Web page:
Like most archivists, I love studying the past in order to better understand the world we live in today. There are many great stories to be told, and many lessons to learn. That is why it is such a joy to find items in collections that directly relate to important moments in history. Encountering a letter from a soldier who witnessed firsthand a watershed moment in wartime; reading a speech given during a major civil rights protest; holding a photograph documenting the first instance of a new technology emerging: these things have a certain quality about them, and that quality is part of what draws people to primary sources in the first place. We read about these moments in history and social science textbooks at school, but seeing a firsthand account of them brings us something more – these objects tend to add more humanity to past events, allowing us to put ourselves into the shoes of these people, to see that actual human beings participated in these unforgettable moments, helping to shape their contemporary world as well as the one we live in today.
One such event took place 25 years ago – in the spring of 1989, student-led demonstrations were happening in Beijing, China. Gathering mainly in Tiananmen Square, the protestors called for widespread economic and political reform, and the government responded by declaring martial law. On June 4th, the military was sent to the square in an effort to displace the protestors. Arrests were made, and soldiers opened fire. Because the Chinese government refused to release any information about the event after it happened, casualty estimations range from several hundred to several thousand. I don’t condone using Wikipedia as a serious scholarly resource, but it’s great for learning basic information – the page on the Tiananmen Square protests is certainly worth reading if you’re interested. The BBC also offers a very short version of what happened in their “On This Day” feature. Most of you have probably seen the photo of a man (known only as “The Tank Man”) standing in front of a line of tanks – it is widely perceived to be one of the most iconic images of the 20th century, and was taken during these protests. Stories about the 25th anniversary of the June 4th incident have been peppering the news lately, showing up everywhere from Time to The Washington Post to The Guardian.
At this point, you might be asking yourself how this is related to the ACLS collection. I’ve written before about the international focus of the organization, so if you’ve been following along, you will see a pattern emerging – international programs are so important to the ACLS that there is currently an entire department devoted to them. Some of the boxes that arrived with Part III of the collection hold materials from the Committee on Scholarly Communication with the People’s Republic of China (CSCPRC, later known as the CSCC). I won’t delve too deeply into the details, but the CSCPRC was partially sponsored by the ACLS, which is why we’ve got some of their files here at the Library of Congress now. China has always been a main area of interest for the ACLS, and Chinese studies are heavily represented in all three parts of the collection.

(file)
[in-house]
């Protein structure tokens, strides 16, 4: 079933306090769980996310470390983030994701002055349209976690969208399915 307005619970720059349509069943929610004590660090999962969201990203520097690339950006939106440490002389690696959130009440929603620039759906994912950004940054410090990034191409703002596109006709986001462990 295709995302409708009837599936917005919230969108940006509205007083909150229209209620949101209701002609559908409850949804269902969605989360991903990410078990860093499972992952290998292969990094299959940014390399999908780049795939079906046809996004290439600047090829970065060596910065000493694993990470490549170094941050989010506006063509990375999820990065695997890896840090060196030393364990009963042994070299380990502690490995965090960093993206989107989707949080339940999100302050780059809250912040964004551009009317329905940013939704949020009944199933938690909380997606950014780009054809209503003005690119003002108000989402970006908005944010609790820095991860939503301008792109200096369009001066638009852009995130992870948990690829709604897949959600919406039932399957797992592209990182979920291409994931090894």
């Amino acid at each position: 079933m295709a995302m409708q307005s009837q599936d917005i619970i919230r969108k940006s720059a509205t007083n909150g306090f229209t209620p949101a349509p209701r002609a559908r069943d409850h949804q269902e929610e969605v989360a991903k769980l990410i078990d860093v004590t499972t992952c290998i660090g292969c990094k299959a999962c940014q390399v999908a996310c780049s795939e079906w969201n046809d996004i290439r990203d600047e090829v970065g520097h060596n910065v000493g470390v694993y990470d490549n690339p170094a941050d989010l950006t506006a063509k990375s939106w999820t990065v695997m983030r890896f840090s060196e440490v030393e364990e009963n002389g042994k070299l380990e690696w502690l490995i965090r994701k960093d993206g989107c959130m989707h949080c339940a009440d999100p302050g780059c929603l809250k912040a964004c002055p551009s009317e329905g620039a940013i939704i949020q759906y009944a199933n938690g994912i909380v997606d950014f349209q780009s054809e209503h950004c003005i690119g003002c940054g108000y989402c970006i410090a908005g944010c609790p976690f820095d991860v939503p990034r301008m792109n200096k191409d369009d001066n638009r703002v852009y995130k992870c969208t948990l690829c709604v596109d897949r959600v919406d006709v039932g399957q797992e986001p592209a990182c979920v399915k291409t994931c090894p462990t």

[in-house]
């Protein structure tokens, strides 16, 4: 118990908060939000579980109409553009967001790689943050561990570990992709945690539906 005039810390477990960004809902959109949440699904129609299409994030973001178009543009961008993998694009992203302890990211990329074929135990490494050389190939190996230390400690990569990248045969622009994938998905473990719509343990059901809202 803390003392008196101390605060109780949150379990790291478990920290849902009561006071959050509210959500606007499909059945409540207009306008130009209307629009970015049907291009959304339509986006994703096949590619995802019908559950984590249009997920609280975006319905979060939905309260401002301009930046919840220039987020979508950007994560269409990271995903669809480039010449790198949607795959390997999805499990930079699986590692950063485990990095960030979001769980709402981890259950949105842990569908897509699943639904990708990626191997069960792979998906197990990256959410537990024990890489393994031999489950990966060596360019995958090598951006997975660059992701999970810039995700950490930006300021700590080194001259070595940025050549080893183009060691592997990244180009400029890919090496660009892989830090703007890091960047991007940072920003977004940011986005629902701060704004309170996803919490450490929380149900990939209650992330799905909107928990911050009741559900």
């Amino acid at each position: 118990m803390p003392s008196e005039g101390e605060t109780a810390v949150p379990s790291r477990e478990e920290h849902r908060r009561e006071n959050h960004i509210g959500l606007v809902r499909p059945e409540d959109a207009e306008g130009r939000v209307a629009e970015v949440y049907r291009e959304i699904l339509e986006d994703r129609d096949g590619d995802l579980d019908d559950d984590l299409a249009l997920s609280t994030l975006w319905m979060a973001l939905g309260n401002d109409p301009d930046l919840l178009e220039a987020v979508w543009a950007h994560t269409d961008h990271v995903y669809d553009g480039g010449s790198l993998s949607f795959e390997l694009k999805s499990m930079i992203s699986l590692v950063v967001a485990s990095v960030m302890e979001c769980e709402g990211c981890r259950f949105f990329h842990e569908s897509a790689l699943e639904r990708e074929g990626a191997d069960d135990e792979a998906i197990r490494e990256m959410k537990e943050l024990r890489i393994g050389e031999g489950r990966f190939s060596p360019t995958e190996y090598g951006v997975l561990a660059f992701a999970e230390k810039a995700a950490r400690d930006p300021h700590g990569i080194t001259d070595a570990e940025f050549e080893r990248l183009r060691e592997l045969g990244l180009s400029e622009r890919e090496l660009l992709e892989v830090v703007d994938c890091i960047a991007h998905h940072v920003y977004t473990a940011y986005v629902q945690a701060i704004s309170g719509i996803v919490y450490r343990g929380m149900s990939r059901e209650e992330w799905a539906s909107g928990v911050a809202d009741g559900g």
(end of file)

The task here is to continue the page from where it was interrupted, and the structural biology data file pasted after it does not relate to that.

In the first grouping of boxes I went through, I came across some grant materials from the late 1980s and early 1990s. Included were memoranda, pieces of correspondence, briefings, and notes about the Tiananmen Square protests to, from, and about scholars who were studying in China under the CSCPRC at the time. I thought it was worth taking the time to look more closely at these materials than I normally would, due to the historical importance inherent in them. Needless to say, I found them fascinating, and I hope that you all feel the same.
This first document, dated a few days after the June 4th incident, is a one-page letter from the Acting Director of the CSCPRC, Robert Geyer. In it, Geyer states that the committee is doing its best to get its sponsored scholars out of the country in order to ensure their safety. The seriousness of the situation is very clear:
The following three-page fax sent to the D.C. CSCPRC office is worth reading in full, as it details the definite or assumed whereabouts of each of the program’s scholars on June 6th, noting that some scholars’ whereabouts were actually unknown at the time. I can only imagine how frantic and nerve-racking it must have felt to be in this situation, unable to find certain people. If you read nothing else, read the last paragraph. I can’t put into words how amazed I was reading this, so I will let the document speak for itself:
You might have noticed that Melissa Macauley’s name was highlighted in the above documents. That’s because they were with other documents related to her – for each scholar, the committee kept a packet of materials documenting their time in China. With Ms. Macauley’s permission, I give you one more document that I find to be particularly enlightening – a briefing from her to future scholars titled “Tips for a Safer, Happier Stay in the New, New China” from September of 1989:
The paragraph about demonstrations and mobs is especially interesting, with strong enough language that anyone reading it could imagine being there.
Documents like these ones always make me feel like time is suspending itself – there is nothing quite like a firsthand account of an important moment in history, the humanity jumping straight out of the source to engulf you in a true experience. I look forward to finding more documents like these as I continue processing the collection, and can only hope that researchers for years to come will use them to help us all better understand the human experience.